So I just waited there, shivering under my sheet, in my wet, dirty, bloody gown.  The abdominal pain was completely gone, but my joints weren’t happy. I kept dosing up on my stash of Endone and dreaming of my bed at home.

I seriously contemplated calling my ex-husband and asking him to come and jail break me.  It was appalling.  I don’t think I’ve ever been treated that badly before.

It was clear I was being a pain in their ass.  It was clear they thought I just wanted meds. (Why??? I have my own fucking meds!  Why would I put up with this crap for meds that I already have in my bag???).

Somehow everyone today seemed to think all my bloodwork and CT scans were clean, when yesterday I had clear pancreatitis, pneumonia and possible pleurisy.  From the same set of results, two sets of doctors drew two completely different conclusions and diagnoses.  I know which set makes more sense to me. I FELT it.

There is no reasonable explanation.  I think the strict hospital hierarchy is what brought me undone.

The fact is, the ER called up to Surgery at 11am.  Surgery decided I wasn’t worth looking at.  So the ER docs couldn’t do anything with me. They just had to wait.  I don’t think I can blame the ER.  They certainly could have made me more comfortable though.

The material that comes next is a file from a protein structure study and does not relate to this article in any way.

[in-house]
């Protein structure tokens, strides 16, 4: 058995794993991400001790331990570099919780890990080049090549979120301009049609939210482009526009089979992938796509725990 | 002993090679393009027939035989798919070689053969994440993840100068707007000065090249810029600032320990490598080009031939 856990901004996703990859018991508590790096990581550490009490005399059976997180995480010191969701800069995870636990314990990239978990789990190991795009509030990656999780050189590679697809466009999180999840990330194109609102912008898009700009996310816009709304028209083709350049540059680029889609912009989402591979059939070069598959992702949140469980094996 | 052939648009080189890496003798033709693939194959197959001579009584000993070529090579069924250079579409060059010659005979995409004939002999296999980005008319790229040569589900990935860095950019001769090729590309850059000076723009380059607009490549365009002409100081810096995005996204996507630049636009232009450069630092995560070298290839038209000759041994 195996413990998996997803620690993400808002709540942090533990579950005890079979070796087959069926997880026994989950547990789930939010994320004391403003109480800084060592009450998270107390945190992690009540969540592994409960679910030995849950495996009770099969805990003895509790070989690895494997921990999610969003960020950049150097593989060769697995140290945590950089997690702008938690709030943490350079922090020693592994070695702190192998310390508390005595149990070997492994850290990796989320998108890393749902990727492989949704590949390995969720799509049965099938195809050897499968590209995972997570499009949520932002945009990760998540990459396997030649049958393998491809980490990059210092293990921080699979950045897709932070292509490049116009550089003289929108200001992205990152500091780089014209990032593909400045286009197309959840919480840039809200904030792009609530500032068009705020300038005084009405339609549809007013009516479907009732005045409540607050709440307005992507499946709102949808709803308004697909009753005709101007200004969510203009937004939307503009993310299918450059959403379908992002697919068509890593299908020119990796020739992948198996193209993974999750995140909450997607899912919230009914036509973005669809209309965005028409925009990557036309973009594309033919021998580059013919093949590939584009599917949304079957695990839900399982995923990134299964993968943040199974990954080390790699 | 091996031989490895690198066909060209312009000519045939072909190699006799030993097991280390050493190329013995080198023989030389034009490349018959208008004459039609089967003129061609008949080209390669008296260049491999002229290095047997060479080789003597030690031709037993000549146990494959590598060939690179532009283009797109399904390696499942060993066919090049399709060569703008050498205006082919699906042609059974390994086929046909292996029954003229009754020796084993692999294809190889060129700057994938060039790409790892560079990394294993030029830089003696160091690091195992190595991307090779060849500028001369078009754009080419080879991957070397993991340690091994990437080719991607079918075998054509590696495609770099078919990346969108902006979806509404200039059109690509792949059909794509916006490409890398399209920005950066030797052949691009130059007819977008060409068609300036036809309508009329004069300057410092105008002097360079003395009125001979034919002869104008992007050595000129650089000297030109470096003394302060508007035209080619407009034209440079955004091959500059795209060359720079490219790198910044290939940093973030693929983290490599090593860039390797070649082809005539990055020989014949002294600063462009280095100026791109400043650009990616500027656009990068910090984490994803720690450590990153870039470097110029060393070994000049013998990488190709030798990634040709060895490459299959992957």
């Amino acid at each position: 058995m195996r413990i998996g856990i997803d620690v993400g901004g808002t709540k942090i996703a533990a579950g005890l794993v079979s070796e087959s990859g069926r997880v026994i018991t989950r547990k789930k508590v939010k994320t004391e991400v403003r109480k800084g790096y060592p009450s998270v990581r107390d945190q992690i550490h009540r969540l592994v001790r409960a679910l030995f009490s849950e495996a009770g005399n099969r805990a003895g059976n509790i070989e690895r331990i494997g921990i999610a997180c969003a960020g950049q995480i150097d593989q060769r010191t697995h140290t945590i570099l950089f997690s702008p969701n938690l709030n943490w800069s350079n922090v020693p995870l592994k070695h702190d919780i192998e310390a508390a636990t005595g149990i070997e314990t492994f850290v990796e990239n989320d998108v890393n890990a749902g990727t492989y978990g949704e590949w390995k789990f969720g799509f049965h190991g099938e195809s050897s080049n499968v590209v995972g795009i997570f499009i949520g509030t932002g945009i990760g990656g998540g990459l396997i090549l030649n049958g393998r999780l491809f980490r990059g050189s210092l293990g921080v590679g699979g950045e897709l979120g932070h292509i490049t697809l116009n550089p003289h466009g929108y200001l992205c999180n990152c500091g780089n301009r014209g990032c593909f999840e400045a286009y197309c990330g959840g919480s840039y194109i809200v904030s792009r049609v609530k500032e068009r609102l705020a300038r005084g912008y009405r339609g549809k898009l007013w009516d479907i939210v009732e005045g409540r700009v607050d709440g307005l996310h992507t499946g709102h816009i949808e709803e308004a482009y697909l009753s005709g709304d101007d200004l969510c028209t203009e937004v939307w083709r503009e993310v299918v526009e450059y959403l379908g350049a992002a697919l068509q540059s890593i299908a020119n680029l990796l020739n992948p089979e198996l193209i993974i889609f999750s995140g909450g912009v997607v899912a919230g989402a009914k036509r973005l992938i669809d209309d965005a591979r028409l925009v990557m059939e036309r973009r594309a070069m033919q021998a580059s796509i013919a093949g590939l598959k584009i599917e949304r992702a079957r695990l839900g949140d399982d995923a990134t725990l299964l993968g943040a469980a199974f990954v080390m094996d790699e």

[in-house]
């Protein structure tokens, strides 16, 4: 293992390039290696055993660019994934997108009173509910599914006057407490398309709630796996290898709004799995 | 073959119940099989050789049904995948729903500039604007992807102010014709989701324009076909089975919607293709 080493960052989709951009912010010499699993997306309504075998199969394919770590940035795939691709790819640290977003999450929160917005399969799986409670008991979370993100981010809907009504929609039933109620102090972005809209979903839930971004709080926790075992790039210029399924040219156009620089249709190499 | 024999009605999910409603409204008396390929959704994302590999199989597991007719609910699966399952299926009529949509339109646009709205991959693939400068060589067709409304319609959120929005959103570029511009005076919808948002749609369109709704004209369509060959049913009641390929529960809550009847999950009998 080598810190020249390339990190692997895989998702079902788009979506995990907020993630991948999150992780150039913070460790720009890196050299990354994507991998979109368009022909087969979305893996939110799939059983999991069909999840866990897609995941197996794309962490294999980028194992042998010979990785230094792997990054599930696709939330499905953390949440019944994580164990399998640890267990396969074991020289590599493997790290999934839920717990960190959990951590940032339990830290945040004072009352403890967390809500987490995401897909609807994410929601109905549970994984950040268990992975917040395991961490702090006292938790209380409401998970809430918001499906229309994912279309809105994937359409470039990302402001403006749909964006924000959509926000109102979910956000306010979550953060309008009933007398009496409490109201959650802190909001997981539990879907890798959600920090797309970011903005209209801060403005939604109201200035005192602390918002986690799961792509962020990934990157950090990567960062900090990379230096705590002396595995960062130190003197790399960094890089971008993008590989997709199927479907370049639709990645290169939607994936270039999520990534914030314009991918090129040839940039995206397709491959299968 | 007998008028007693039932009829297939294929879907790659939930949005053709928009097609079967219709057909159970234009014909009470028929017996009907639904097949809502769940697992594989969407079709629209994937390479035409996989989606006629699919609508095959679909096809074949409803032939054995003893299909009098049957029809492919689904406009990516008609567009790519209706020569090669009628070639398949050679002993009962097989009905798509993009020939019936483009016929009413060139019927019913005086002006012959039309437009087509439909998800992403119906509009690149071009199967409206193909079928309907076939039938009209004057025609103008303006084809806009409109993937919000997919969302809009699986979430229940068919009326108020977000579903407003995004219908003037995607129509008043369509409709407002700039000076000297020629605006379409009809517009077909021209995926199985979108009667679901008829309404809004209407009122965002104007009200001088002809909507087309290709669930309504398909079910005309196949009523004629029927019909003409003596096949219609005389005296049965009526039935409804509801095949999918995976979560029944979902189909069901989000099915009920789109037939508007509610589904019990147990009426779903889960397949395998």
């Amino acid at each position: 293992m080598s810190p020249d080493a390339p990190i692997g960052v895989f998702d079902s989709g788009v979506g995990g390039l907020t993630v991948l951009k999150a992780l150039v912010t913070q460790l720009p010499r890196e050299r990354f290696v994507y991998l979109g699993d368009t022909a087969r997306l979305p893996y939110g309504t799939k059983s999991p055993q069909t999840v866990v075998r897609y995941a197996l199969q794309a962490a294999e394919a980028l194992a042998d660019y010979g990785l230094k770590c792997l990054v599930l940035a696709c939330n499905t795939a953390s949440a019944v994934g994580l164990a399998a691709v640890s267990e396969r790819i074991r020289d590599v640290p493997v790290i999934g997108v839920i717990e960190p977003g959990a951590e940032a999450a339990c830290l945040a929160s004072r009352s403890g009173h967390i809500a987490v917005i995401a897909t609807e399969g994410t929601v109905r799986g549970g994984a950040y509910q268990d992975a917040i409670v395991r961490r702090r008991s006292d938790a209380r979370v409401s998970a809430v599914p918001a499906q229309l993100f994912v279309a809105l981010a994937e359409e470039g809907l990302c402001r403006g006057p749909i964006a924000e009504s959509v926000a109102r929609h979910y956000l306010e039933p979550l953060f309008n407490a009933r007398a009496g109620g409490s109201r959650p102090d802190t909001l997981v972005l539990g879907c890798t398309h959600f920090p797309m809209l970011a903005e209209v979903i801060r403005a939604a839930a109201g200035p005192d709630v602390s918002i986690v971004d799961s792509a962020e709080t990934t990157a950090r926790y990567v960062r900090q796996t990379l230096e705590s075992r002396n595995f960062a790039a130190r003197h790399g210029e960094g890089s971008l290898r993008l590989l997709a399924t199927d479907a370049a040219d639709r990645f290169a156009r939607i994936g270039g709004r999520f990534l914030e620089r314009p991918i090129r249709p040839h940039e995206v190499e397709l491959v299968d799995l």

And they could have advocated for me.  Made someone come down and look at me.

By the time the surgeon came down, it was the last thing he was doing for the day. And he was going to make an example out of me. I was sub-human as far as he was concerned.  And the nurses on the ward knew to treat me as such.

And then everything changed again.  Huge lesson number three – hang in for the shift change.

10pm. New nurse.  Lovely young girl.  Absolutely horrified at my blood covered gown.  I asked her to remove my IV which she did immediately.  It was only saline and I was well hydrated and no longer nil by mouth.  But before she did that she got me a pillow. And a blanket.  And she asked me if I would like some HEAT PACKS!

She checked my chart and came back with a registered nurse who dispensed some Endone.  She apologised that she couldn’t get me my usual extended release formulation.  She was genuine.

Once the IV was gone, I could take the stupid gown off and put my own T-shirt on. I pulled the curtain around and I got into bed, with my pillow, my two blankets, my three heat packs on my most painful joints, feeling the Endone starting to kick in and I just sobbed.

Her kindness broke me.  Made me realise just how awful all the other people had been treating me that day.  She treated me the way I should have been treated. No, I wasn’t a critical patient. I was never going to die.  But I was pretty damn sick.  And I was alone.  My ex-husband WOULD have stayed with me. I sent him home to take care of our kids, that was my call.  This is in no way his fault.  I should have called my sister or a friend to come and stay with me and agitate for me.

Important lesson number four – never go it alone.  No matter how sick you are, they can treat a lone patient, with no one else watching, any way they please. And they do.

I was exhausted.  I needed a good cry and then I slept.

During the night I heard a conversation. A truly terrible conversation which helped all of this make sense.  I will write about that next.  Sorry for the cliff-hanger.